Sales Tax Taxability and Exemptions
- What is the sales taxability of a leasing agreement?
- What is a domestic utility sales tax and how is it imposed?
- What is the sales taxability of computer software and related services?
- What is the sales taxability of the Internet?
- What is the sales taxability of DSL with Internet Services?
- What are export sales and are they subject to Missouri sales tax?
- Are freight/shipping/delivery charges taxable?
- Are phone cards taxable?
- What is a place of amusement?
- Is labor taxable?
- Are non-reusable items furnished to guests in hotels and motels, taxable?
- What types of medical equipment and/or drugs are exempt/taxable?
- What types of farm machinery are exempt from sales tax?
- Does Missouri offer a sales tax exemption for manufacturers?
- What can be purchased with the common carrier exemption?
- Are federal employees required to have an exemption letter in the name of the agency they are representing?
- Is medical grade oxygen subject to Missouri sales tax?
- Is the sale of animals taxable?
- How do I apply for an exemption from sales tax?
- How do I apply for a 501C?
- What are by-laws?
- How do I use a project exemption certificate?
The lessor has the option of either paying the tax up front on the item to be leased or charging the tax on the lease receipts. Only one of these options may be chosen.
If the lessor chooses to charge the tax on the lease receipts on items other than motor vehicles, the tax due is based on the place of business of the lessor. If the lessor has more than one place of business, the taxable sale is based on the location where the initial order is taken.
Any motor vehicle, which is leased or rented, as the result of a contract, shall be taxable at the lessee's location at the time the lease is executed.
Domestic use means the portion of metered water service, electricity, electrical current, natural, artificial or propane gas, wood, coal or home heating oil that is used for non-business, non-commercial or non-industrial purposes. All of these items are exempt from sales and use tax under Section 144.030, RSMo.
Section 144.032 allows cities and counties to reimpose the sales tax on the above exempt utilities when imposing a local sales tax. A city or county submits an ordinance to the department requesting to reimpose the sales tax on the sale of domestic utilities and the department notifies the businesses in the affected areas.
Canned software is taxable. Custom software is not taxable. Program installation, maintenance of software, upgrades and training services are taxable when the purchase of these services is mandatory under the terms of the agreement to purchase the software.
Fees paid for Internet access is not taxable. Sales over the Internet are subject to sales tax, if the sales transaction's shipping and delivery point is within the state of Missouri.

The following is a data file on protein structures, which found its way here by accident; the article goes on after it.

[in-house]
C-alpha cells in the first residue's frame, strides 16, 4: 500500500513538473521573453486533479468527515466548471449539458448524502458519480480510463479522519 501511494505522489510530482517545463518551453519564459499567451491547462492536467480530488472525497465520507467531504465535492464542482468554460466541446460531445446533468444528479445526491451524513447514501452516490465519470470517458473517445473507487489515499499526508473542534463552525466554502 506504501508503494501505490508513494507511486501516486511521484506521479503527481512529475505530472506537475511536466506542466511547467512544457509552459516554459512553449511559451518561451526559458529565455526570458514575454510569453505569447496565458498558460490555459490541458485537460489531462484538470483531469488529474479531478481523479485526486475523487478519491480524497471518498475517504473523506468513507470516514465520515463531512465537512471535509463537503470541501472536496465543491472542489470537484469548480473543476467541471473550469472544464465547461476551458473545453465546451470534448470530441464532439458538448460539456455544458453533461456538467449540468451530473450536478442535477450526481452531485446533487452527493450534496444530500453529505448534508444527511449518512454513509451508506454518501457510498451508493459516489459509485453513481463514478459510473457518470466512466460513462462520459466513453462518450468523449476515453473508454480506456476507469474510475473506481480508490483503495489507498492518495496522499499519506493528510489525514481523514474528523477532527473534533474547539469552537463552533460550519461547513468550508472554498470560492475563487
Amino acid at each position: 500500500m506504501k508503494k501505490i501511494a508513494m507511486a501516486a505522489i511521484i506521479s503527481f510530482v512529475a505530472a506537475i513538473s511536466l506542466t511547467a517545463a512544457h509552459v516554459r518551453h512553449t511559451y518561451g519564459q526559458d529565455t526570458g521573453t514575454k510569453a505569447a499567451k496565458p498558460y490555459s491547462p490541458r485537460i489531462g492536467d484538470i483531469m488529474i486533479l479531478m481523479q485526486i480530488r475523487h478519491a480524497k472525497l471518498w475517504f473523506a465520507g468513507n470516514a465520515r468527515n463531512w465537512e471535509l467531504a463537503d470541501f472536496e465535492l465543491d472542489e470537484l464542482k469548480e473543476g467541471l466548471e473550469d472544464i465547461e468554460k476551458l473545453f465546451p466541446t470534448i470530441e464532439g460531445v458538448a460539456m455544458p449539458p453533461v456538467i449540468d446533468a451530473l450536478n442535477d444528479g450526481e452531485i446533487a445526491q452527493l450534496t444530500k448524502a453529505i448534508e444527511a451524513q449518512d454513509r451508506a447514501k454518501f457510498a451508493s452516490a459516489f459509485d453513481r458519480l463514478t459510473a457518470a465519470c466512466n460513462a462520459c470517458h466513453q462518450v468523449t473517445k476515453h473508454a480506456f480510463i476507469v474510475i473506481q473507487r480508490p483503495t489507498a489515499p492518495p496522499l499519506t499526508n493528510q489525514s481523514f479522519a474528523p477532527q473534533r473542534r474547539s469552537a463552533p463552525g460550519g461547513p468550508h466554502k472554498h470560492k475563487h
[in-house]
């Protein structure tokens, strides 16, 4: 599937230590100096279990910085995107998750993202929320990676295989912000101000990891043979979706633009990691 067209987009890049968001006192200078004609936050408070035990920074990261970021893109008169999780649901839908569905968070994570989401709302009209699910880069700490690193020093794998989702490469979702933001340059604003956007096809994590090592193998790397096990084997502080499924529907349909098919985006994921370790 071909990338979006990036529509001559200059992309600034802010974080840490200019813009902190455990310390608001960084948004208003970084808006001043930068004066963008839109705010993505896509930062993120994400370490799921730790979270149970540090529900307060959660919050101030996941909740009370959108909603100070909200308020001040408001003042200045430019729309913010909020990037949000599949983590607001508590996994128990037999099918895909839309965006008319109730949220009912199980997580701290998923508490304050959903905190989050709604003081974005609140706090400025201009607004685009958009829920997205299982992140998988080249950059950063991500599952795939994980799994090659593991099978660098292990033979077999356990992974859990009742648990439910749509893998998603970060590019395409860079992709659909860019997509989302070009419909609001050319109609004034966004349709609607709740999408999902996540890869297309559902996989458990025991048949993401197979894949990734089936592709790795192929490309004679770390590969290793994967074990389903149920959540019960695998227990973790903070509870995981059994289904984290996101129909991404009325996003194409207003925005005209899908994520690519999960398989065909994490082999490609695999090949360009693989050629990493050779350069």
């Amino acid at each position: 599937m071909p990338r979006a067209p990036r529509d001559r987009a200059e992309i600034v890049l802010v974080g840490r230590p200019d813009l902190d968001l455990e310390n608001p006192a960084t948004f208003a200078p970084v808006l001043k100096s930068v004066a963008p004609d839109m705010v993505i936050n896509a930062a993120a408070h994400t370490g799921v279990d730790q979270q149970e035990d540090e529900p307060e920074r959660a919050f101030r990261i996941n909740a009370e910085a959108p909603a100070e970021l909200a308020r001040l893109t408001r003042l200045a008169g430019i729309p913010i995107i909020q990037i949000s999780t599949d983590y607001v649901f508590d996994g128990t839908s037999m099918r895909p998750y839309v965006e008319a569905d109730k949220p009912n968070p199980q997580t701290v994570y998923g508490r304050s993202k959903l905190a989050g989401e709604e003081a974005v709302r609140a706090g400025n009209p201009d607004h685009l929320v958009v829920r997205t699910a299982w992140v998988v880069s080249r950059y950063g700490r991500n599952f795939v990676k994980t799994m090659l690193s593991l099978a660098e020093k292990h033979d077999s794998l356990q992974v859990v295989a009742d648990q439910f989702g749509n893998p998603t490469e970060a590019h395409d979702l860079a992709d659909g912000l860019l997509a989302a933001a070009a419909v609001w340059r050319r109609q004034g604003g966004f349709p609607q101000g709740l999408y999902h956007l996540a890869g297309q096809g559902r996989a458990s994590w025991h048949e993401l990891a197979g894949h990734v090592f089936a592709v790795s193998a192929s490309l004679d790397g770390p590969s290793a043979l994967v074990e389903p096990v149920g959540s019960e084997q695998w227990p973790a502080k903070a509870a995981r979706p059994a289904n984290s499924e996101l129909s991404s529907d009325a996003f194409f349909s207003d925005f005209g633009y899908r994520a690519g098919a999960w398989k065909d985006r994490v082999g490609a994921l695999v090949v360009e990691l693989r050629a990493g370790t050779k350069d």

Effective June 30, 2008, fees paid for DSL services provided with Internet services are no longer taxable.
Export sales are sales made to customers located outside the state of Missouri. They are not subject to Missouri sales tax if the title to the property passes at the customers' location. If the goods are picked up in Missouri, sales tax applies.
They are exempt if the charges for the transaction are separately stated and not intended by the parties to be included as a part of the sale, and are not mandatory.
Phone cards are taxable at the location where the phone card is purchased.
A place of amusement is any location in which amusement activities make up more than a minimal portion of the business activities of the location. Fees or admissions paid “in” or “to” a place of amusement are taxable.
Repair labor, if separately stated, is not taxable. Fabrication or production labors are subject to sales tax, even when separately stated.
The non-reusable items of tangible personal property furnished in hotels and motels are not subject to sales tax. Non-reusable items include (but are not limited to) soap, shampoo, tissue, other toiletries, food, or confectionery items. The non-reusable items must be furnished to guests in their rooms without charge.
Any drug or sample that may be legally dispensed, only by a licensed pharmacist upon written authority from a practitioner licensed to administer the prescription, is exempt from sales tax.
Also exempt are sales of insulin, hearing aids and hearing aid supplies.
Section 144.030.18, RSMo, exempts from sales tax, the sale of any over-the-counter medication that is purchased by an individual with a disability.
The purchase of prosthetic devices is exempt from sales tax. Prosthetic devices are defined by the Federal Medicare Program under Title XVIII of the Social Security Act of 1965, as devices (other than dental) which replace all or part of the function of a permanently inoperative or malfunctioning internal body organ and include cardiac pacemakers; prosthetic lenses which replace the lens of an eye; breast prosthetics, including surgical brassieres for postmastectomy patients, maxillofacial devices, devices which replace all or part of the ear or nose, urinary collection systems, including Foley catheters, when replacing bladder function in cases of permanent urinary incontinence; hemodialysis equipment, colostomy and other ostomy bags as well as the necessary equipment required for attachment; and electronic speech aids, if the patient has had a laryngectomy or his/her larynx is permanently inoperative, are exempt from the sales tax.
Eyeglasses, contact lenses, bedpans, and incontinent pants are not considered prosthetic devices and are subject to tax.
Orthopedic devices, as defined by the same Act listed above, include rigid or semirigid leg, arm, neck, back braces, and casting materials which are directly used for the purpose of supporting a weak or deformed body member or restricting or eliminating motion in a diseased or injured part of the body; trusses; artificial legs, arms and eyes including terminal devices such as artificial hands, hoods and space shoes which replace part of a foot, stump stockings and harnesses when they are essential to the effective use of an artificial limb; and orthotics are exempt from the sales tax. Elastic braces, elastic stockings, arm slings, elastic wraps, and garter belts are not considered orthopedic devices and are subject to tax. A recent amendment to the law, however, exempts ambulatory aids, such as wheelchairs, walkers, canes, and crutches.